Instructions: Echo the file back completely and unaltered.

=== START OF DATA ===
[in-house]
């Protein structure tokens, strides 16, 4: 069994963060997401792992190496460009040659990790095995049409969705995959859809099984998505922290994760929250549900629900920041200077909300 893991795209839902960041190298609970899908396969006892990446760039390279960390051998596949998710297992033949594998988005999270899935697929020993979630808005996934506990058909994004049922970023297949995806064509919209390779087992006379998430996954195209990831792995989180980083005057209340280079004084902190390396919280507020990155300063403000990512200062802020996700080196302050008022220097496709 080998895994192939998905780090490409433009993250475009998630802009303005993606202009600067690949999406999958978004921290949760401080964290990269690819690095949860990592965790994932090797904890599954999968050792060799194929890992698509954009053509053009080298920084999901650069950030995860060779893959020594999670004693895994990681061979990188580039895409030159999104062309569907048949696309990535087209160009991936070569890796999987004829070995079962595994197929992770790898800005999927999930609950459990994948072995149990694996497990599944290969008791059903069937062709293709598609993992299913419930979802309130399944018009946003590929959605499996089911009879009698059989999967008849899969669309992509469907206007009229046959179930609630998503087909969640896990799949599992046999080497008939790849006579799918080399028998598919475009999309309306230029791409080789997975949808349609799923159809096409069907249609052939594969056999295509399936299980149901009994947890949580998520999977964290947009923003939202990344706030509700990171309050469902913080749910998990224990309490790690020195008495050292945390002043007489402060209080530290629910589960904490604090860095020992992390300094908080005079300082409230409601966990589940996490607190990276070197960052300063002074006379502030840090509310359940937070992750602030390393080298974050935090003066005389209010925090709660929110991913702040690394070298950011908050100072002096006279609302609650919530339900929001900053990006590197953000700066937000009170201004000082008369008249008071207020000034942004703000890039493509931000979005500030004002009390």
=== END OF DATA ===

[in-house]
């Protein structure tokens, strides 16, 4: 069994963060997401792992190496460009040659990790095995049409969705995959859809099984998505922290994760929250549900629900920041200077909300 893991795209839902960041190298609970899908396969006892990446760039390279960390051998596949998710297992033949594998988005999270899935697929020993979630808005996934506990058909994004049922970023297949995806064509919209390779087992006379998430996954195209990831792995989180980083005057209340280079004084902190390396919280507020990155300063403000990512200062802020996700080196302050008022220097496709 080998895994192939998905780090490409433009993250475009998630802009303005993606202009600067690949999406999958978004921290949760401080964290990269690819690095949860990592965790994932090797904890599954999968050792060799194929890992698509954009053509053009080298920084999901650069950030995860060779893959020594999670004693895994990681061979990188580039895409030159999104062309569907048949696309990535087209160009991936070569890796999987004829070995079962595994197929992770790898800005999927999930609950459990994948072995149990694996497990599944290969008791059903069937062709293709598609993992299913419930979802309130399944018009946003590929959605499996089911009879009698059989999967008849899969669309992509469907206007009229046959179930609630998503087909969640896990799949599992046999080497008939790849006579799918080399028998598919475009999309309306230029791409080789997975949808349609799923159809096409069907249609052939594969056999295509399936299980149901009994947890949580998520999977964290947009923003939202990344706030509700990171309050469902913080749910998990224990309490790690020195008495050292945390002043007489402060209080530290629910589960904490604090860095020992992390300094908080005079300082409230409601966990589940996490607190990276070197960052300063002074006379502030840090509310359940937070992750602030390393080298974050935090003066005389209010925090709660929110991913702040690394070298950011908050100072002096006279609302609650919530339900929001900053990006590197953000700066937000009170201004000082008369008249008071207020000034942004703000890039493509931000979005500030004002009390």